COVID-19 Day 46: The Second Casualty is Trust – Epilogue

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“You had one job, Kyle.”

As an epilogue to my essay “In a pandemic, the second casualty is trust”, I share this excerpt from the Nov. 2017 article in Smithsonian Magazine. John Barry, historian and author of a detailed account of the 1918 Spanish Flu, “The Great Influenza”was invited to take part in a pandemic wargame. These wargames are conducted by health and governmental agencies on a regular basis (or should have been) as a means of ‘planning for the worst’. The story John Barry tells reminds us that our plans have to take account of the failings of human nature. 

…the most important lesson from 1918 is, to tell the truth. Though that idea is incorporated into every preparedness plan I know of, its actual implementation will depend on the character and leadership of the people in charge when a crisis erupts.

I recall participating in a pandemic “war game” in Los Angeles involving area public health officials. Before the exercise began, I gave a talk about what happened in 1918, how society broke down, and emphasized that to retain the public’s trust, authorities had to be candid. “You don’t manage the truth,” I said. “You tell the truth.” Everyone shook their heads in agreement.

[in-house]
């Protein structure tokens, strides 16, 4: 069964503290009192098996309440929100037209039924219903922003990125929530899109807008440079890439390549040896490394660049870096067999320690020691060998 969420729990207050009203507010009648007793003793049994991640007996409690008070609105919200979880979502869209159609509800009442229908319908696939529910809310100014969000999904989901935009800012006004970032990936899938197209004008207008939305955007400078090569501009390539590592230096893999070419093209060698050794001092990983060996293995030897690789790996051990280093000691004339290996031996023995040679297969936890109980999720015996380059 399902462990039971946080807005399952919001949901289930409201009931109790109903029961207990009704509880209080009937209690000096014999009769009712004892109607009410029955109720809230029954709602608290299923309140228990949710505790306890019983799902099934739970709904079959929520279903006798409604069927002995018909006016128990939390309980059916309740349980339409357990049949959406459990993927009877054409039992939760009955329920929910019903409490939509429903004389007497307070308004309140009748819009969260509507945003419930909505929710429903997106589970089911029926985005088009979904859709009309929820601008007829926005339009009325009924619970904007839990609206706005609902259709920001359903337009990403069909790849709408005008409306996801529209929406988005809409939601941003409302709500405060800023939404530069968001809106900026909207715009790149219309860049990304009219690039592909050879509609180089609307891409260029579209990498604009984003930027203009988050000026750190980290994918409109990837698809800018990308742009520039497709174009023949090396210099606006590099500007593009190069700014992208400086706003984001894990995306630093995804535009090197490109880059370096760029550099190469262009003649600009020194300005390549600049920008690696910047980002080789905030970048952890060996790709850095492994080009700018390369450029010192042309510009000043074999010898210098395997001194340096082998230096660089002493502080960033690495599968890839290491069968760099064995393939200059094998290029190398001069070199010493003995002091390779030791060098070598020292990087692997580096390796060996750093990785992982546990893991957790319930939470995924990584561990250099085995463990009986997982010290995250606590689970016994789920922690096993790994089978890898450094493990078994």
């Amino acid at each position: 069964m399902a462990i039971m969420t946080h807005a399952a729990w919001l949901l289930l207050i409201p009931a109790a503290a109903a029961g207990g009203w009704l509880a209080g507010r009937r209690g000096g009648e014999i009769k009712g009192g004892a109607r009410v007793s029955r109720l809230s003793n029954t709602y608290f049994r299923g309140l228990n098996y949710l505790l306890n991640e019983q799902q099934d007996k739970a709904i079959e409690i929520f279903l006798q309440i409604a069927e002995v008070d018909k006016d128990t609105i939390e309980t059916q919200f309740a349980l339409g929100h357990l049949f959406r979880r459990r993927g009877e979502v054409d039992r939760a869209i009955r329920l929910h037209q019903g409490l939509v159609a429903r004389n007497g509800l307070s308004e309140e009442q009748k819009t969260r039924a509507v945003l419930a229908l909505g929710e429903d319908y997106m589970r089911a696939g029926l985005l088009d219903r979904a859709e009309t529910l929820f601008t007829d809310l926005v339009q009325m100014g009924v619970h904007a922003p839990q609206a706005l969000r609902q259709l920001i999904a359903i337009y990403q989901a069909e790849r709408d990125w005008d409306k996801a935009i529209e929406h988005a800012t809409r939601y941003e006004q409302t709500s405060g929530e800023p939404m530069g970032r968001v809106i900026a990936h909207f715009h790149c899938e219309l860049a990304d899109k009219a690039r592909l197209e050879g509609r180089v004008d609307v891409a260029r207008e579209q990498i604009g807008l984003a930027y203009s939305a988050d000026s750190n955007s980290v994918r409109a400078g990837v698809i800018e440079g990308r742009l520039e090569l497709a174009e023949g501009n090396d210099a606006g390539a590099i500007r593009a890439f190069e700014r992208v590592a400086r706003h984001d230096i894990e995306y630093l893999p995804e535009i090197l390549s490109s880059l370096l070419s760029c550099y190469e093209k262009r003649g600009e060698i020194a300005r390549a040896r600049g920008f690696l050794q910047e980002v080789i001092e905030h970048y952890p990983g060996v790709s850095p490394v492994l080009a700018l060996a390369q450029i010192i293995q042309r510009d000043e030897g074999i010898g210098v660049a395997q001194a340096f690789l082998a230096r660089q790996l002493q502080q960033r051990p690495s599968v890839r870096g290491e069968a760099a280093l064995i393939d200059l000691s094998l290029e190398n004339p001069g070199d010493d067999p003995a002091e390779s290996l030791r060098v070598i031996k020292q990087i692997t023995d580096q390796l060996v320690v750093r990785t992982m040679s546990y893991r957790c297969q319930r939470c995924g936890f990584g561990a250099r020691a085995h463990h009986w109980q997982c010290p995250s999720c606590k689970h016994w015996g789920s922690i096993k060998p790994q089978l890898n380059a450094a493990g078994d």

Next, the people running the game revealed the day’s challenge to the participants: A severe pandemic influenza virus was spreading around the world. It had not officially reached California, but a suspected case—the severity of the symptoms made it seem so—had just surfaced in Los Angeles. The news media had learned of it and were demanding a press conference.

The participant with the first move was a top-ranking public health official. What did he do? He declined to hold a press conference, and instead just released a statement: More tests are required. The patient might not have pandemic influenza. There is no reason for concern.

I was stunned. This official had not actually told a lie, but he had deliberately minimized the danger; whether or not this particular patient had the disease, a pandemic was coming. The official’s unwillingness to answer questions from the press or even acknowledge the pandemic’s inevitability meant that citizens would look elsewhere for answers, and probably find a lot of bad ones. Instead of taking the lead in providing credible information he instantly fell behind the pace of events. He would find it almost impossible to get ahead of them again. He had, in short, shirked his duty to the public, risking countless lives.

And that was only a game.”

From Smithsonian Magazine, “How the Horrific 1918 Flu Spread Across America”



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